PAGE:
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Neotropical Ichthyology

Print version ISSN 1679-6225On-line version ISSN 1982-0224

Neotrop. ichthyol. vol.12 no.2 Porto Alegre Apr./June 2014 


New species of Cyphocharax (Characiformes: Curimatidae) from the upper rio Negro, Amazon basin

Bruno F. Melo1 

Richard P. Vari2 

1Laboratório de Biologia e Genética de Peixes, Departamento de Morfologia, Instituto de Biociências, Universidade Estadual Paulista, District Rubião Júnior s/n, 18618-970 Botucatu, SP, Brazil.

2Division of Fishes, Department of Vertebrate Zoology, MCR-159, National Museum of Natural History, PO Box 37012, Smithsonian Institution, 20013-7012 Washington DC, USA.


A new species of Cyphocharax, Curimatidae, apparently endemic to the blackwater upper rio Negro of the Amazon basin in northern Brazil, is described. The new species is readily distinguished from its congeners by the presence of a distinctly longitudinally elongate, posteriorly vertically expanding patch of dark pigmentation along the midlateral surface of the caudal peduncle, with the patch extending from the base of the middle caudal-fin rays anteriorly past the vertical through the posterior terminus of the adipose fin. The new species additionally differs from all congeners in details of body and fin pigmentation and meristic and morphometric ratios. Evidence for the assignment of the species to Cyphocharax and the occurrence of other species of the Curimatidae apparently endemic to the upper rio Negro catchment is discussed.

Key words: Biodiversity; Blackwater; Neotropical fish; Pigmentation; Taxonomy


Uma espécie nova de Cyphocharax, Curimatidae, aparentemente endêmica das águas escuras do rio Negro, bacia amazônica no norte do Brasil, é descrita. A espécie nova é prontamente distinguida de suas congêneres pela presença de uma mancha escura distintamente alongada longitudinalmente e posteriormente expandida na vertical ao longo da superfície lateral do pedúnculo caudal, sendo estendida da base dos raios medianos da nadadeira caudal até a linha vertical do término da nadadeira adiposa. Adicionalmente, a espécie nova difere de todas as congêneres nos detalhes do corpo, pigmentação das nadadeiras e nas proporções merísticas e morfométricas. As evidências para alocação da espécie no gênero Cyphocharax e a ocorrência de outras espécies de Curimatidae aparentemente endêmicas do alto rio Negro são discutidas.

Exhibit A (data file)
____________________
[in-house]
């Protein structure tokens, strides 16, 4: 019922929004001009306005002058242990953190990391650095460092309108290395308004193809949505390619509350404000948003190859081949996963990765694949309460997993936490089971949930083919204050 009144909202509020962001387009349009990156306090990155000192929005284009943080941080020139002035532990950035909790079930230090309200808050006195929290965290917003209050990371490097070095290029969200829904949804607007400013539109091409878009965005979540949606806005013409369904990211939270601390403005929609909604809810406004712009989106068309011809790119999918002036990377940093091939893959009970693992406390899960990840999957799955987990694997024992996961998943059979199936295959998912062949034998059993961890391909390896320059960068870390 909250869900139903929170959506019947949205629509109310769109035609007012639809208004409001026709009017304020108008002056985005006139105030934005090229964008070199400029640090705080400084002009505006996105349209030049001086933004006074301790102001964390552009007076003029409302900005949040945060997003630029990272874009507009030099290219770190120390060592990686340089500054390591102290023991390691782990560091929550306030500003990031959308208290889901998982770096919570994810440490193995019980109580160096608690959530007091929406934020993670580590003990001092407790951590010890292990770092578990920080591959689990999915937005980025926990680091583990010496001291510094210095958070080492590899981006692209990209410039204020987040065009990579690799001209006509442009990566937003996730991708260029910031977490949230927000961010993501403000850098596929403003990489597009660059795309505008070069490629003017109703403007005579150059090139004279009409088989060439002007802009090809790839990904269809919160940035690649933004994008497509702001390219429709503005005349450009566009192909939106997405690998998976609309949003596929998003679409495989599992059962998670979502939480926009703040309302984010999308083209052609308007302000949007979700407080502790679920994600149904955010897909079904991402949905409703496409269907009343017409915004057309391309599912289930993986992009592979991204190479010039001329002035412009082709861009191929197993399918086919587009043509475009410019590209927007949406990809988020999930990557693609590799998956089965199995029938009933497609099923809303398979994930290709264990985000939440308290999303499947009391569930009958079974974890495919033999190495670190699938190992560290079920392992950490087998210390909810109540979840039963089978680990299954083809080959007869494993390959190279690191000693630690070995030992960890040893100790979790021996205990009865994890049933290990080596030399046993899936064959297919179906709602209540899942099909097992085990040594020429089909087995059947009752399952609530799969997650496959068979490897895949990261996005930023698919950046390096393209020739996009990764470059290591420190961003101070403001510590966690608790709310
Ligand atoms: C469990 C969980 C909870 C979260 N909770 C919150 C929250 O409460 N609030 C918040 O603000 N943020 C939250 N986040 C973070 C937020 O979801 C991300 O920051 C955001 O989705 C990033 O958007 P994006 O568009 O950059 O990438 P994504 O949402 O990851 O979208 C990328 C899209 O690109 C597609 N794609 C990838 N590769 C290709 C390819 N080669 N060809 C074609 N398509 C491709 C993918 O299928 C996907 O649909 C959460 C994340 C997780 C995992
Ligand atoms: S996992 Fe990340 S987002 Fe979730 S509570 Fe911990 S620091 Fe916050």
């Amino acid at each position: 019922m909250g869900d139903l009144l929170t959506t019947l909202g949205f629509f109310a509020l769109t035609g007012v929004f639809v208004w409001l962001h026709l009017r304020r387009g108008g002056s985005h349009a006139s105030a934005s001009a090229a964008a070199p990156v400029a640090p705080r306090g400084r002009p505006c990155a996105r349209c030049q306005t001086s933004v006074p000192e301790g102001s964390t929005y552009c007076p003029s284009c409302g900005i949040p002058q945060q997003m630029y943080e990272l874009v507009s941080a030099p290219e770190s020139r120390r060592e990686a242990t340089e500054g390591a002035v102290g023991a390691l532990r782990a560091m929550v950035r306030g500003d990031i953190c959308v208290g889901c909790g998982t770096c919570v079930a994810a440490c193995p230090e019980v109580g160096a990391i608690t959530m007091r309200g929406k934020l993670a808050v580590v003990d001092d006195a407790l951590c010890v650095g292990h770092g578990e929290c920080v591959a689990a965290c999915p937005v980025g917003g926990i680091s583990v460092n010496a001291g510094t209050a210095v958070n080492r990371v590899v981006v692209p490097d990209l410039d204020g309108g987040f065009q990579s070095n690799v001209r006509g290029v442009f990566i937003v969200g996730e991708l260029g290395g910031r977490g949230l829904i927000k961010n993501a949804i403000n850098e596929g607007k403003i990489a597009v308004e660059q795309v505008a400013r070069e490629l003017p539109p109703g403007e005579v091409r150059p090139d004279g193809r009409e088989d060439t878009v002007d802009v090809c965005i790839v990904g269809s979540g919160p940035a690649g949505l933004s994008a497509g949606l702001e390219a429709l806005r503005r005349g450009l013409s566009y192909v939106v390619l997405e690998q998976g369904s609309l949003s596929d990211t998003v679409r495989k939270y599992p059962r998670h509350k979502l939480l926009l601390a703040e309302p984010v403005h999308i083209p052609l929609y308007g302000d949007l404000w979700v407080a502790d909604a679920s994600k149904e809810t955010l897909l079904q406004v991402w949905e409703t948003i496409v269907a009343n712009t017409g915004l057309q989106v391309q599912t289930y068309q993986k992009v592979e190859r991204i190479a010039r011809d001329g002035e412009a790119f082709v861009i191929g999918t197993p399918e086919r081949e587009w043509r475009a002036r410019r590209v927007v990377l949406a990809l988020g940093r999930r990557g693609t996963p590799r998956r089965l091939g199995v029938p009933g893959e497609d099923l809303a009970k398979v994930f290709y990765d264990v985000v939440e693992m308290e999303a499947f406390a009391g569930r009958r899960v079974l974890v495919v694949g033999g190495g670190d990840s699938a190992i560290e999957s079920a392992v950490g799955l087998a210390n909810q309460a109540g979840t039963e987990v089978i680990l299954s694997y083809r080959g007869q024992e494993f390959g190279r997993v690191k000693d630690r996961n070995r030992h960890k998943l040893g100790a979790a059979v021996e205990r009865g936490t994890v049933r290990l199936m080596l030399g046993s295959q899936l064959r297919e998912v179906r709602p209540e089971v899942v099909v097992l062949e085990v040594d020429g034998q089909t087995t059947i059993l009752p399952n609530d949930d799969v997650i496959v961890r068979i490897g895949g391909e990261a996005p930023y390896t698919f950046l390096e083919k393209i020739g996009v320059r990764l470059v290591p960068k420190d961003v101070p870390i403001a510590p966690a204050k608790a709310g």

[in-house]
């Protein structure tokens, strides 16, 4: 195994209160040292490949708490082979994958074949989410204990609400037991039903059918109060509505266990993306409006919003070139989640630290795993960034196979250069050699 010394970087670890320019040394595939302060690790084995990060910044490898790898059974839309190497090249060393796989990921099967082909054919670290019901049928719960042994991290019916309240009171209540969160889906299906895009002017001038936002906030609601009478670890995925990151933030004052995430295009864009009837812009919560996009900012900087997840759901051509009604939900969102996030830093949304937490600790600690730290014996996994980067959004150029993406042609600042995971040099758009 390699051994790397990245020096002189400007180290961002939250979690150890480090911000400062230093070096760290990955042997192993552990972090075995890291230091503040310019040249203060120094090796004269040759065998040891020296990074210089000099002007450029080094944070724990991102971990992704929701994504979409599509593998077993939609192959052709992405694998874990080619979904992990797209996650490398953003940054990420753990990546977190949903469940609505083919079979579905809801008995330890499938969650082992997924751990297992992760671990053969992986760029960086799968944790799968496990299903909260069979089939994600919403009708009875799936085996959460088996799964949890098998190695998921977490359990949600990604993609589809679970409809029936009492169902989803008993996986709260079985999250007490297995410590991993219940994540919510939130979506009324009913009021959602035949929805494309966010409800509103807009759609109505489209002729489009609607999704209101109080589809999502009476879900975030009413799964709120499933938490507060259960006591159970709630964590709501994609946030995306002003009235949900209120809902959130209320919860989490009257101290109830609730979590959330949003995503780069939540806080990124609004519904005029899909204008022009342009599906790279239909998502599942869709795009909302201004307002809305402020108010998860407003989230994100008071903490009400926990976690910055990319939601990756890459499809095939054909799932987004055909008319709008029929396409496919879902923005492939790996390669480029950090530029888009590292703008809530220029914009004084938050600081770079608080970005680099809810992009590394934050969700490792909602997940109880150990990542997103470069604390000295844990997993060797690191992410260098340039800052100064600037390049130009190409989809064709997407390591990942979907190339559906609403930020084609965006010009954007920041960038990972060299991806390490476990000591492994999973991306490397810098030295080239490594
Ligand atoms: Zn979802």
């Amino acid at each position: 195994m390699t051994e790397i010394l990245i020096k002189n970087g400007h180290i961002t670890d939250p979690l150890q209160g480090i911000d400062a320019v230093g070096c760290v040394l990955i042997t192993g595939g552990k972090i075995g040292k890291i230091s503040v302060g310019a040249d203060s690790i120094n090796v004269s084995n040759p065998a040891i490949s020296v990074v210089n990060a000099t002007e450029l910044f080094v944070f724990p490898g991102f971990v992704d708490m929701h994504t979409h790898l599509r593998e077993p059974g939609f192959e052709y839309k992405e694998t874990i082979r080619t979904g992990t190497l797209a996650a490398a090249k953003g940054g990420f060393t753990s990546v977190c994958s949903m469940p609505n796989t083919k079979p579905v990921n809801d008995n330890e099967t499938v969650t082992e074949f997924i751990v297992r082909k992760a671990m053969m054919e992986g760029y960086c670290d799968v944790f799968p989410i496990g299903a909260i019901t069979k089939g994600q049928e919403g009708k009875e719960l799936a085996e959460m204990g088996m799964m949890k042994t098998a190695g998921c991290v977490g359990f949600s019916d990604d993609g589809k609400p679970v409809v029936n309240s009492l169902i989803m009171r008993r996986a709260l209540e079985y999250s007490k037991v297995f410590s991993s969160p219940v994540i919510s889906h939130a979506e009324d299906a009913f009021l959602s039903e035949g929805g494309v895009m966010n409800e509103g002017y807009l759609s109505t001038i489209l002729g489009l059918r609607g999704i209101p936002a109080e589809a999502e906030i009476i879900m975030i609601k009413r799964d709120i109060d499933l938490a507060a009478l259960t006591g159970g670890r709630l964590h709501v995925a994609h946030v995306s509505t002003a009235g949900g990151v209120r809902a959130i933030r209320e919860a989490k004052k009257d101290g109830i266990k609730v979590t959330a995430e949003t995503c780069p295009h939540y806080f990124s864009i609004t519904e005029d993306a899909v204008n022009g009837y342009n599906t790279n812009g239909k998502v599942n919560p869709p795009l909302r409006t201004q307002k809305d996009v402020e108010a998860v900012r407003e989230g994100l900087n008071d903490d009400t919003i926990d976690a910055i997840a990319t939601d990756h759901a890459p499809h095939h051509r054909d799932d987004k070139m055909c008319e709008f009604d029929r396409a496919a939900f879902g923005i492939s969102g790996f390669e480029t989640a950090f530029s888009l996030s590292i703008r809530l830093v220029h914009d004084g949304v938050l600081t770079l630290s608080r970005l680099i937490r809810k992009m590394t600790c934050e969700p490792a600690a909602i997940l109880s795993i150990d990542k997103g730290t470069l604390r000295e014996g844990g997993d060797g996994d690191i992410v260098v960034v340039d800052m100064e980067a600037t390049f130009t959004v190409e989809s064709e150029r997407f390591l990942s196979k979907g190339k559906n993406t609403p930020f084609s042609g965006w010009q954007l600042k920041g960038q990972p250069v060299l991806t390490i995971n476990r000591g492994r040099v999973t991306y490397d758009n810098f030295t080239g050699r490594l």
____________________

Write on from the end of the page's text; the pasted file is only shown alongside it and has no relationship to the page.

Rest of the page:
The genus Cyphocharax Fowler, 1906, is widely distributed throughout South American freshwaters and has the greatest geographic range of any genus in the family Curimatidae. At the northern limit of the range of the genus, the trans-Andean species C. magdalenae extends from the Pacific versant rivers of Costa Rica (Vari, 1992a) south into western Colombia (Maldonado-Ocampo et al., 2010). At the other extreme of the range of the genus, C. voga and C. saladensis inhabit estuarine rivers of the lower portions of río de La Plata basin in Argentina (Vari, 1992a). Intervening regions of South America are home to numerous species of Cyphocharax whose known distributions range from a single locality to broad regions of the continent. With 37 valid species, Cyphocharax is by far the most speciose among the eight genera in the Curimatidae (Vari, 2003; Vari et al., 2012). Of the species in Cyphocharax, over half (20 spp.) occur in the Amazon basin (Vari, 1992a) making that catchment the epicenter for the genus in terms of species richness.

Notwithstanding the description of numerous species of the Curimatidae as new in the last quarter century, ichthyological explorations across the range of the family continue to regularly reveal previously unknown species of the family (Vari & Blackledge, 1996; Pavanelli & Britski, 1999; Vari & Chang, 2006; Lucinda & Vari, 2009; Netto-Ferreira & Vari, 2011; Vari et al., 2010, 2012; Wosiacki & Miranda, 2013). A recent expedition to the region of São Gabriel da Cachoeira in the blackwater upper rio Negro of northern Amazonian Brazil yielded a previously unknown species of Cyphocharax with a distinctive pigmentation pattern on the caudal peduncle. We herein describe that species as new.

Material and Methods

Counts and measurements follow Vari (1992a). Measurements were point-to-point linear distances taken using digital caliper with a precision of 0.1 mm. In the description, the number of examined specimens with a particular count is indicated in parentheses and the value of the holotype is designated by an asterisk. Vertebrae were counted from radiographs. Comparisons were made to the subset of the species of Cyphocharax most similar to the new form and redescribed or described in Vari (1992a), Vari & Blackledge (1996), Vari & Chang (2006) and Vari et al.(2010, 2012). Abbreviations in the text are head length (HL) and standard length (SL). Collection abbreviations are: Laboratório de Biologia e Genética de Peixes da Universidade Estadual Paulista (LBP), Botucatu, SP; Laboratório de Ictiologia de Ribeirão Preto da Universidade de São Paulo (LIRP), Ribeirão Preto, SP, and Museu de Zoologia da Universidade de São Paulo (MZUSP), São Paulo, SP.

Cyphocharax sanctigabrielis, new species

Fig. 1

Fig. 1.  Cyphocharax sanctigabrielis, holotype, MZUSP 115004, 60.7 mm SL, Igarapé Nouba Uba, rio Negro, Amazon basin, São Gabriel da Cachoeira, Amazonas State, Brazil. Views of preserved specimen (a) and radiograph (b). 

Holotype . MZUSP 115004, 60.7 mm SL, Brazil, Amazonas, São Gabriel da Cachoeira, Igarapé Nouba Uba, near BR-307 road, upper rio Negro, Amazon basin, 00°00.321'N 66°55.357'W, 9 Aug 2008, C. Oliveira, M. I. Taylor, M. A. Alexandrou & J. I. R. Porto.

Paratypes. LBP 6963, 6, 44.3-67.0 mm SL (tissues 33399 and 33400); collected with holotype.